93% Of Top Celebrity Instagram Ads Aren’t Properly Disclosed

According to a new report that looked at how many ads the top 50 Instagram celebrities do, and how many don’t actually say #ad.

Anyone who spends time on Instagram knows that celebrities are doing #ads, and also that there are lots of times a celebrity is clearly doing an ad but isn’t really admitting it, which is kind of shady.

But there’s never been an attempt to actually find out how much #spon is out there – and how much of it follows the FTC’s guidelines for disclosing sponsored content. Then in May the marketing firm Mediakix issued a report on how many advertisements each of the top 50 Instagram accounts post per month, and how many of those are FTC compliant. What they found is that 32 of the top 50 celebrities did some sort of sponsored post. And of those posts, 93% don’t meet the FTC’s guidelines.

How The Numbers Were Counted

Mediakix won’t publish the actual list of Instagram ads (they work with some of the brands), but the company did allow BuzzFeed News to view its list so we could verify their calculations.

First, they took the top 50 celebrities on Instagram. That list isn’t exactly a secret; you can see it on Wikipedia (just take out anything that’s not a person, like @instagram or @natgeo) It’s mostly entertainers like Selena Gomez, Justin Bieber, Nicki Minaj, Gigi Hadid, Katy Perry, a few international soccer players, and of course, the Kardashians. There are some celebrities who did NOT post any ads, like Beyoncé, Taylor Swift, Adele, Lebron James, and Emma Watson.

Next, they looked at all their posts (no Stories) over a four-week period in April 2017. They counted how many of those posts were ads – 152 total ads. Then, they counted how many of those ads followed proper FTC guidelines for advertisements. Only 9 out of 152 were FTC compliant.

Here's how confusing to a normal person it can get. Notice here how Gigi Hadid uses #ad for her Reebok sponsorship (FTC compliant)

But in this very similar post, she just tags @reebok (not FTC compliant):

What FTC Compliant Means

In a very general sense, it should be clear and apparent to the average person that a celebrity has a “material connection” – is either getting paid cash or was given free swag – to the brand.

Last month, the FTC sent letters to over 90 brands and celebrities who post spon-con to remind them of the guidelines. This was a big-deal move for the FTC, which hadn’t ever sent these types of preemptive “educational” letters before. In these letters, they cracked down on certain types of half-assed disclosures, like #sp instead of #sponsored.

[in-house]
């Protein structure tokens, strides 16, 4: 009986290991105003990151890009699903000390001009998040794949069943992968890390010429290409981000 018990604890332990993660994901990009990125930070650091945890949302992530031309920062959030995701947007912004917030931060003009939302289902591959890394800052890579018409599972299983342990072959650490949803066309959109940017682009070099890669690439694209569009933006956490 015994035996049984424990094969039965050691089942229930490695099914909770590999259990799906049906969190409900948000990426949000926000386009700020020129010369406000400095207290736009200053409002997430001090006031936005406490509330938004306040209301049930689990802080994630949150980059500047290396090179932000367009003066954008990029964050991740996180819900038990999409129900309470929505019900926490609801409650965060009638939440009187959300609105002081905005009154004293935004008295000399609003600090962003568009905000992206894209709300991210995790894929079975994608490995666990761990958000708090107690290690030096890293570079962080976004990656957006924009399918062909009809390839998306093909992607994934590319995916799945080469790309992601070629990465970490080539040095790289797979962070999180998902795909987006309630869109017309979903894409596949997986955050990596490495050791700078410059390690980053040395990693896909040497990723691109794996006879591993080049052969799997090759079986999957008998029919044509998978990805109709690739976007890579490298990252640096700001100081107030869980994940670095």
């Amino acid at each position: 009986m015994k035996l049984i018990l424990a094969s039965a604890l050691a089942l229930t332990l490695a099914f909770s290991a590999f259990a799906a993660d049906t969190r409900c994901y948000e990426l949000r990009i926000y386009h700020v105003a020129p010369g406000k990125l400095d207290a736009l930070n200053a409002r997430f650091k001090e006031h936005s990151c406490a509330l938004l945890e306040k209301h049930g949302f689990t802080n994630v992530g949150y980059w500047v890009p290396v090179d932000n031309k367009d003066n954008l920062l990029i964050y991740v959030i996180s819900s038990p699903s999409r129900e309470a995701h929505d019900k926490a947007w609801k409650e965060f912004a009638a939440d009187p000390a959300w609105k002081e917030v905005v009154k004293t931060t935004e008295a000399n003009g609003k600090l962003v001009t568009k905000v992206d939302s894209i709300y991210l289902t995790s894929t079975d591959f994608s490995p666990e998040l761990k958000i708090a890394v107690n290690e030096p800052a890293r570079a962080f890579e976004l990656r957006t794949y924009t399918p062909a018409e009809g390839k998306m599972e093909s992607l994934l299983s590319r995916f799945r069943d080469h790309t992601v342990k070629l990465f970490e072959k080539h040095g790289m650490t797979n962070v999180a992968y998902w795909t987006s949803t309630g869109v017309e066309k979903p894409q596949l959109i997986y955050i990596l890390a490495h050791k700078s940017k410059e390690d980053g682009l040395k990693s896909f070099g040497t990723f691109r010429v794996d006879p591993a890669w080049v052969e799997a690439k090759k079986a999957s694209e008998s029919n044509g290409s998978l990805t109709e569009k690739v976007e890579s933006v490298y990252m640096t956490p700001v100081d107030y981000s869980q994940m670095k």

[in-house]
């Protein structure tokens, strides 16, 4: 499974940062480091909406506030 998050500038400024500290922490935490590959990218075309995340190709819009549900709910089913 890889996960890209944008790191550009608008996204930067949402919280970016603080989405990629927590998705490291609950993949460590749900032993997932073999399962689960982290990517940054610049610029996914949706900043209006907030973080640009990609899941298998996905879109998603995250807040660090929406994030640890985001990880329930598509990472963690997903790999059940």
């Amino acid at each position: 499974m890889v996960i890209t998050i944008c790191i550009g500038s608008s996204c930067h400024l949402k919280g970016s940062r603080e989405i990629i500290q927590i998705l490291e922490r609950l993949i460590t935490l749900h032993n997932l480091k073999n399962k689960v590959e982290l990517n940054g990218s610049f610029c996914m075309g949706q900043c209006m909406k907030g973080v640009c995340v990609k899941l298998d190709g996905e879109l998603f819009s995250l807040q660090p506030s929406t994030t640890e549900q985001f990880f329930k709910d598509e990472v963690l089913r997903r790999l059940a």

Here’s what they want to see:

  • Clear disclosure like #ad or #sponsored (#sp instead of #sponsored is NOT OK)

  • No hiding the disclosure at the end of a long caption, which gets cut off after 3 lines in Instagram, or in a #forest #of #hashtags #where #no #one #will #notice #ad

  • No using #partner – most people don’t know what that means.

  • No simply tagging the sponsor

So, only 7% of the ads it reviewed followed these rules, according to Mediakix.

What Counts As An “Ad”?

First of all, they excluded any posts that were movie promotions – for example, The Rock posting a still from his new movie Baywatch. Instagram ads sort of exist on a spectrum. From most to least sketchy:

  • Straightforward pay-to-post ads. Think diet teas or tooth whiteners – often these are one time ads.

  • A longterm spokesperson partnership, like a pro athlete and Nike, or a model being the face of CoverGirl. This includes making their own products for a brand, like Rihanna’s new collection with Puma shoes.

  • Small freebies like a few lipsticks or a pair of sneakers.

  • Expensive freebies like Lady Gaga getting a $10,000+ Airbnb rental, a free private airplane ride, or a fancy designer dress worth thousands of dollars.

Mediakix collected 152 Instagram posts from the top 50 celebrities that appear to be ads. BuzzFeed went through these 152 and categorized them by what flavor of #sponsored they seem to be.

Of the handful of FTC-compliant posts where the celeb used the hashtag #ad or #sponsored, all but one of these were for those “pay to post” ads – the most straightforward types. For the long term partnerships, all but ONE of the ads (Gigi Hadid & Reebok) were breaking FTC guidelines.

These broader, long term partnerships that celebrities have with brands – especially fashion or athletic wear – are the most frequent violators of the FTC policy.

Small freebies are also often not FTC compliant – it’s a blurring of the line between “advertising” and “publicity”. It’s very common in the PR world, particularly fashion, to send free stuff to celebrities in hopes that they’ll wear or use it. For a celebrity who gets paid $100,000 for an Instagram ad, thanking a company for a small brand for a free lip gloss might not feel like an “ad”, even though the FTC sees it that way.

The report shows what we all knew intuitively: that celebrities, even the super popular ones with managers and lawyers who know better, are doing ads and not disclosing it.

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